1) Seeing oneself and one’s partner as the creations of God
2) Respect for the other
6) Health and safety (including emotional safety)
7) The possibility of a child
8) The Jewish quality of a relationship
It’s a beautiful list, I agree with each value, but it’s not sexy.
So Jewishly, where does that leave us regarding “sexy”?
Until modern Judaism becomes more adept, and willing, to talk about the value and beauty of sex in a relationship rather than some variable of self-gratification which is how I understand the current trend, we’re left with only some biblical verses that are only vaguely sexy, and only if you read them with the proper wink and nod:
“And he knew her.” (oooooo)
“And he took’ Sarah.” (oooooh)
“I have compared thee, O my love, to a steed in Pharaoh’s chariots.” (Steamy!)
Regarding Google Glass in bed: I suppose I can call it kosher under two conditions: 1) people keep from posting these things on the web, and 2) it doesn’t lead to mixed dancing.
Last week, Brooklyn Assemblyman Dov Hikind, in a remarkable display of bad taste (to say the least), decided to put on an Afro wig and blackface in order to portray an African-American basketball player for Purim. In response, Jon Stewart, the host of The Daily Show, pointed out the hypocrisy of Hikind’s insensitivity given his career as an outspoken critic of both actual and alleged (at least to Hikind) anti-Semitism. Stewart followed his comments with this hysterical segment entitled “Crazy Stupid Dove–The War On Purim” (see video below).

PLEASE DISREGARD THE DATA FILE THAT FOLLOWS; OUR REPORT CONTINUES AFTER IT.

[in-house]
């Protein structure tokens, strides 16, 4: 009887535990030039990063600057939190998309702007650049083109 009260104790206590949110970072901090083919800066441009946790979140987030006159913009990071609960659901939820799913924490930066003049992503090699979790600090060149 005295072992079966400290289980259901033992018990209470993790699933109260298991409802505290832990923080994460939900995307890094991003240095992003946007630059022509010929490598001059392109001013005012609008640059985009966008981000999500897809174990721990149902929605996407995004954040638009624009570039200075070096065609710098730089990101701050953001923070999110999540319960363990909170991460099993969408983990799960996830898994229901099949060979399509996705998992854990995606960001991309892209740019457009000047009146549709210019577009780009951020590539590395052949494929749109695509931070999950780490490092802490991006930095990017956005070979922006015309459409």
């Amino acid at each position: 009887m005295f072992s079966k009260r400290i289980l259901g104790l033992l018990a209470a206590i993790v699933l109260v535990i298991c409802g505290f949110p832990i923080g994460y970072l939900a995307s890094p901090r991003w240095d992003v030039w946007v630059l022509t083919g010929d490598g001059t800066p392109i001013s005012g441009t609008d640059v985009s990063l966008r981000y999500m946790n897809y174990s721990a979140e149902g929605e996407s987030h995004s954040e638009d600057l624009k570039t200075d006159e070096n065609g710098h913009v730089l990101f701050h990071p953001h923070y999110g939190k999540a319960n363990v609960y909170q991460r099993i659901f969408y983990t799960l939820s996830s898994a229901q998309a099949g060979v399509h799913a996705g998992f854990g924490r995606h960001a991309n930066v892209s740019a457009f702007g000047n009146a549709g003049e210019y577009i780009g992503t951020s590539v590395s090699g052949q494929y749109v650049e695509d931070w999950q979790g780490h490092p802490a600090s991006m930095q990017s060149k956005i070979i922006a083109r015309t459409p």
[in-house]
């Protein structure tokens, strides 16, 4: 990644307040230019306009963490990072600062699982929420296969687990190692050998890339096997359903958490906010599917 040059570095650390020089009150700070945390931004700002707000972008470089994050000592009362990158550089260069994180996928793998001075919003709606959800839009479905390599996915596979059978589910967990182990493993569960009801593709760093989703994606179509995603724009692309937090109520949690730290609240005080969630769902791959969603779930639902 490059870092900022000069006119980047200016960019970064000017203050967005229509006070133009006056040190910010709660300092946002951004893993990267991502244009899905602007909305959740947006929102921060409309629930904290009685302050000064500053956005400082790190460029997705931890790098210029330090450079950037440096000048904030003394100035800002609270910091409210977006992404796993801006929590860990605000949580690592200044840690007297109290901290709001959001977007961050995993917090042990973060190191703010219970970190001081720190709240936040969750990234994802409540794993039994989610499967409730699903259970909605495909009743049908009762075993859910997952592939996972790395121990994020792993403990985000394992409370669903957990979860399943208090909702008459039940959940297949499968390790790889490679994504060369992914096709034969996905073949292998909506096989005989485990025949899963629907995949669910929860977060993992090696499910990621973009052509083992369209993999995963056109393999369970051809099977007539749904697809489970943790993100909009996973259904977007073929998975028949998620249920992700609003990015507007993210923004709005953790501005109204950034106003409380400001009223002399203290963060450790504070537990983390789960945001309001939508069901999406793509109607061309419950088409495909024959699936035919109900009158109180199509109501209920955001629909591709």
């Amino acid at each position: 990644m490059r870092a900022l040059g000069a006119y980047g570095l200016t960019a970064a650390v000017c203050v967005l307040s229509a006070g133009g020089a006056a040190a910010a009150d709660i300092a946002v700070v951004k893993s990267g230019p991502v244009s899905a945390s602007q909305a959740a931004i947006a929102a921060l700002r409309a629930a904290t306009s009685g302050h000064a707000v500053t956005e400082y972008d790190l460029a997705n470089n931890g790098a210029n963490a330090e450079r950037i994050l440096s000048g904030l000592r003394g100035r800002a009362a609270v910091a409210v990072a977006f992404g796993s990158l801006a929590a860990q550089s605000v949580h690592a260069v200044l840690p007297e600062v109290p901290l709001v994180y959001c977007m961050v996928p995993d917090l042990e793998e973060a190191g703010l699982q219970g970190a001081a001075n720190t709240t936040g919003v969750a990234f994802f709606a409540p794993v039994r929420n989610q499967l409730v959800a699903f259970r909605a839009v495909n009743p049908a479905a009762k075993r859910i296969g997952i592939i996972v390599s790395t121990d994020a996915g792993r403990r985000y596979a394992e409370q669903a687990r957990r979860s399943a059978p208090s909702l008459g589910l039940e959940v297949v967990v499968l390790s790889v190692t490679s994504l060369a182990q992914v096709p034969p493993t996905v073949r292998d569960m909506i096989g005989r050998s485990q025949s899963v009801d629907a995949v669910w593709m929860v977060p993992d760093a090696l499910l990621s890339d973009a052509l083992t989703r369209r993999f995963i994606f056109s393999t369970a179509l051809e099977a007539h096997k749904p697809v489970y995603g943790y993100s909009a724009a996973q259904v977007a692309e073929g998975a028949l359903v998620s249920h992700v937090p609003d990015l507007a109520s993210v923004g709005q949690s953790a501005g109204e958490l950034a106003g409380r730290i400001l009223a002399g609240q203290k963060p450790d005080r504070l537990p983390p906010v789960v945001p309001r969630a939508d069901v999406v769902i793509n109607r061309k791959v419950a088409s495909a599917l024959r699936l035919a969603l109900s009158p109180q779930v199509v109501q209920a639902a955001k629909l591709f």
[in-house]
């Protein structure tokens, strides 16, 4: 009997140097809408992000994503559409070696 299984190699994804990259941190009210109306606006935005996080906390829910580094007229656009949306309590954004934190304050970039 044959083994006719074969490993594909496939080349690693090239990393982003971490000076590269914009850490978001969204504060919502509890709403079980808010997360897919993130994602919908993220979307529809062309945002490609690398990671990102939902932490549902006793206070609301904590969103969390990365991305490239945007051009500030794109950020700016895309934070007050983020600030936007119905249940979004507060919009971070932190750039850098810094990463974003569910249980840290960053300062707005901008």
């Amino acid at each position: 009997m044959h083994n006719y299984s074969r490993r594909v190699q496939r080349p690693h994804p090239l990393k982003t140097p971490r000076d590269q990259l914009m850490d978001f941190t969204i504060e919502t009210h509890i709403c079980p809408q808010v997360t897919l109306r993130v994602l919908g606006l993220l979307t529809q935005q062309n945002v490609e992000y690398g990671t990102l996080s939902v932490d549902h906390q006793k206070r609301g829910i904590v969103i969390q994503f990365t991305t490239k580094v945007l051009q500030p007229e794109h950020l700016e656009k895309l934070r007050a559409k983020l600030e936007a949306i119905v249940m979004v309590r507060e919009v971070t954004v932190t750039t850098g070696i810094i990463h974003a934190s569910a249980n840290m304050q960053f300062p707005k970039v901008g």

This is not the first time The Daily Show has captured the humorous side of Jewish holidays. As J.J. Goldberg notes in his recent Forward blog, Stewart also introduced a laughing-out-loud funny segment about Passover last year called “Faith Off” in which he called on Jews to make Passover more enjoyable than Easter.
If you have ever attended, taught, or sent your children to a synagogue religious school, you know that teaching elementary school children the essentials of Judaism in 4-6 hours a week is extremely challenging. Given how little time there is to teach and how many other facets of contemporary American life religious schools have to compete with, we often turn to games, skits, and other ways to depict Judaism as fun and attractive. But in doing so, we sometimes revert to a simplistic, easy to digest version of Judaism without complication or obligation.